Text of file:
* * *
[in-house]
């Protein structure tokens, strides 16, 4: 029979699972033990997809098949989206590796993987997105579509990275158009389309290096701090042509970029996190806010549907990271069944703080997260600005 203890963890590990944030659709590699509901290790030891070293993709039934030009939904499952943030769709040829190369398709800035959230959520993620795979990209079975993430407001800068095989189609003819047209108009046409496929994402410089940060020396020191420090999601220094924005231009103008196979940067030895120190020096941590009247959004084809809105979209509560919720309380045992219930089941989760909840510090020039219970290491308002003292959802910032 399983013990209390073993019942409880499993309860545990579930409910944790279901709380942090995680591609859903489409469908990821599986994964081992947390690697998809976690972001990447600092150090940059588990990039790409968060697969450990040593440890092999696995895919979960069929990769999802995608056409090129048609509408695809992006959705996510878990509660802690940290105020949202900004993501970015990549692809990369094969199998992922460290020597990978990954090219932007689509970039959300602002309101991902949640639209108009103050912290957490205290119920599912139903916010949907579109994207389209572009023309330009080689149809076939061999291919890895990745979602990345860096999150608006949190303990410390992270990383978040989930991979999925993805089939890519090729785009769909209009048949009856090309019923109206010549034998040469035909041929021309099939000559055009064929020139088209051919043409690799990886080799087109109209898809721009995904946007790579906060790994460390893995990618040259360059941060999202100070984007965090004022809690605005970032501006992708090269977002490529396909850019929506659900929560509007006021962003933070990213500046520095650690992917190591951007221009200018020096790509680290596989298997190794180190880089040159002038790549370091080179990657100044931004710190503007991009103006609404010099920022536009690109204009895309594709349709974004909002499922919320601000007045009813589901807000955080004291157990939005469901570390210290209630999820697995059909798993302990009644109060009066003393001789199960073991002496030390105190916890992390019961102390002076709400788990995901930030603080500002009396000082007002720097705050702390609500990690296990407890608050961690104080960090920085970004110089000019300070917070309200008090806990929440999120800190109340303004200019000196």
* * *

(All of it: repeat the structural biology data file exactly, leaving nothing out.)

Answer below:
[in-house]
């Protein structure tokens, strides 16, 4: 029979699972033990997809098949989206590796993987997105579509990275158009389309290096701090042509970029996190806010549907990271069944703080997260600005 203890963890590990944030659709590699509901290790030891070293993709039934030009939904499952943030769709040829190369398709800035959230959520993620795979990209079975993430407001800068095989189609003819047209108009046409496929994402410089940060020396020191420090999601220094924005231009103008196979940067030895120190020096941590009247959004084809809105979209509560919720309380045992219930089941989760909840510090020039219970290491308002003292959802910032 399983013990209390073993019942409880499993309860545990579930409910944790279901709380942090995680591609859903489409469908990821599986994964081992947390690697998809976690972001990447600092150090940059588990990039790409968060697969450990040593440890092999696995895919979960069929990769999802995608056409090129048609509408695809992006959705996510878990509660802690940290105020949202900004993501970015990549692809990369094969199998992922460290020597990978990954090219932007689509970039959300602002309101991902949640639209108009103050912290957490205290119920599912139903916010949907579109994207389209572009023309330009080689149809076939061999291919890895990745979602990345860096999150608006949190303990410390992270990383978040989930991979999925993805089939890519090729785009769909209009048949009856090309019923109206010549034998040469035909041929021309099939000559055009064929020139088209051919043409690799990886080799087109109209898809721009995904946007790579906060790994460390893995990618040259360059941060999202100070984007965090004022809690605005970032501006992708090269977002490529396909850019929506659900929560509007006021962003933070990213500046520095650690992917190591951007221009200018020096790509680290596989298997190794180190880089040159002038790549370091080179990657100044931004710190503007991009103006609404010099920022536009690109204009895309594709349709974004909002499922919320601000007045009813589901807000955080004291157990939005469901570390210290209630999820697995059909798993302990009644109060009066003393001789199960073991002496030390105190916890992390019961102390002076709400788990995901930030603080500002009396000082007002720097705050702390609500990690296990407890608050961690104080960090920085970004110089000019300070917070309200008090806990929440999120800190109340303004200019000196």